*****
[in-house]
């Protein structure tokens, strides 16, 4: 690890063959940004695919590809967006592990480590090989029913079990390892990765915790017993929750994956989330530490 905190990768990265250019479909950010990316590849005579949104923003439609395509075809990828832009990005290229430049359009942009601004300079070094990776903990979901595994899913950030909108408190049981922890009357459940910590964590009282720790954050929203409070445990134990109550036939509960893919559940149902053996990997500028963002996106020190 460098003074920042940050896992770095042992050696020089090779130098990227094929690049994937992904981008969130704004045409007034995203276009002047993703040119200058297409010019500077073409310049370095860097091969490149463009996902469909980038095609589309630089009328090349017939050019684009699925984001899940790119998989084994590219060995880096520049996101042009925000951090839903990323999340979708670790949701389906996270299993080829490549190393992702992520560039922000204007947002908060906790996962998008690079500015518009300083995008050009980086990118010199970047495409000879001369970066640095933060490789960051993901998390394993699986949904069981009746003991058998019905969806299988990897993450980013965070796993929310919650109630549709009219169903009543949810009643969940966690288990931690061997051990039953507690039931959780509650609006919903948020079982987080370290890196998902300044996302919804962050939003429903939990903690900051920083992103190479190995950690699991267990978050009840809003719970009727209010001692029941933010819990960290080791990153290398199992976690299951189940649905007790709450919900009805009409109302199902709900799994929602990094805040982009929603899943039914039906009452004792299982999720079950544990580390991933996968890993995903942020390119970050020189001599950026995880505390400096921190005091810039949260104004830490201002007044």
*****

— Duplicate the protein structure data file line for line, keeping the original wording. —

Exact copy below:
[in-house]
């Protein structure tokens, strides 16, 4: 690890063959940004695919590809967006592990480590090989029913079990390892990765915790017993929750994956989330530490 905190990768990265250019479909950010990316590849005579949104923003439609395509075809990828832009990005290229430049359009942009601004300079070094990776903990979901595994899913950030909108408190049981922890009357459940910590964590009282720790954050929203409070445990134990109550036939509960893919559940149902053996990997500028963002996106020190 460098003074920042940050896992770095042992050696020089090779130098990227094929690049994937992904981008969130704004045409007034995203276009002047993703040119200058297409010019500077073409310049370095860097091969490149463009996902469909980038095609589309630089009328090349017939050019684009699925984001899940790119998989084994590219060995880096520049996101042009925000951090839903990323999340979708670790949701389906996270299993080829490549190393992702992520560039922000204007947002908060906790996962998008690079500015518009300083995008050009980086990118010199970047495409000879001369970066640095933060490789960051993901998390394993699986949904069981009746003991058998019905969806299988990897993450980013965070796993929310919650109630549709009219169903009543949810009643969940966690288990931690061997051990039953507690039931959780509650609006919903948020079982987080370290890196998902300044996302919804962050939003429903939990903690900051920083992103190479190995950690699991267990978050009840809003719970009727209010001692029941933010819990960290080791990153290398199992976690299951189940649905007790709450919900009805009409109302199902709900799994929602990094805040982009929603899943039914039906009452004792299982999720079950544990580390991933996968890993995903942020390119970050020189001599950026995880505390400096921190005091810039949260104004830490201002007044």